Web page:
Barristers cool on emergency measures for self-employed



The government’s emergency support package for self-employed workers has prompted concern among barristers, who fear the £50,000 ceiling will place some practitioners in ‘financial straits’.

The chancellor of the exchequer announced last night that self-employed workers who earn up to £50,000 a year can apply for a grant worth 80% of their average monthly profits. Those who make more than £50,000 are not eligible for a grant.

Rishi Sunak said 95% of self-employed people will benefit from the scheme and the money – up to £2,500 a month – will be paid in a single lump sum from June at the earliest.

The Criminal Bar Association criticised the emergency measures, claiming junior barristers will be hit by the £50,000 cap. A CBA spokesperson said: ‘Unfortunately, once again it is the middle ranks of the junior bar – those between three or four years call and up to 15 years call – who may bear the brunt of the sudden loss of income and the threshold above which you cannot be compensated. We are particularly concerned about this core part of criminal bar that keeps the criminal justice system functioning and needs to be able to return to work as and when the courts reopen.’

The CBA added: ‘The fact that criminal barristers often have to wait for a year or more for payment on cases which are completed from the Legal Aid Agency complicates the entire issue of what they can claim and places many in financial straits while they await payment and current work flow has dried up completely for many for the foreseeable future.’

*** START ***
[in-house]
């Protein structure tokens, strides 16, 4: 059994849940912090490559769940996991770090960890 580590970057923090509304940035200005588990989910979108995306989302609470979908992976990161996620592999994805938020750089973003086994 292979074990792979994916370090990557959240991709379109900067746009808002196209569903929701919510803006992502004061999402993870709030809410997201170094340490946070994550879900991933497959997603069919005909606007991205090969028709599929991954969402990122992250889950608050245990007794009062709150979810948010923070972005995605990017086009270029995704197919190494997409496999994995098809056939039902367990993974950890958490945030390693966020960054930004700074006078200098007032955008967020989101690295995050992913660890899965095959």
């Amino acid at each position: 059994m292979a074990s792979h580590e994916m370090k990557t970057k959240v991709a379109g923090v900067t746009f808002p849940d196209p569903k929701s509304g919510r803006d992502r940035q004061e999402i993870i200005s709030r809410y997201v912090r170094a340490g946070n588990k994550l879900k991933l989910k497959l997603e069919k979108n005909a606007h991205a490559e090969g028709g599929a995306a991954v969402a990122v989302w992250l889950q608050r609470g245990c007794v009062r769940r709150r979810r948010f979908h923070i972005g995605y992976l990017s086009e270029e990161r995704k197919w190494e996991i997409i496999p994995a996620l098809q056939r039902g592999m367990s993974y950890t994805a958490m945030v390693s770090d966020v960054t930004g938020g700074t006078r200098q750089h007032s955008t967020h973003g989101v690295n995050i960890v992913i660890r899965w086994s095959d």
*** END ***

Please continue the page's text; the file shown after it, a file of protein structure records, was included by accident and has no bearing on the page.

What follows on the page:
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The Bar Council has yet to publish a formal response to the government’s announcement. However, on Twitter it said it would raise the issue of the £50,000 ceiling with the Treasury and Ministry of Justice.

Yesterday, Amanda Pinto QC, chair of the Bar Council, stressed the importance of proper support for barristers. She said: ‘The entire self-employed bar, across all areas of practice, is working flat out to keep the justice system running during this unprecedented and uncertain time. The chancellor of the exchequer’s next financial package for the self-employed must match this level of commitment. Proper financial support is absolutely essential to ensure crucial stability for an already under-funded justice system.’

 

*The Law Society is keeping the coronavirus situation under review and monitoring the advice it receives from the Foreign & Commonwealth Office and Public Health England.



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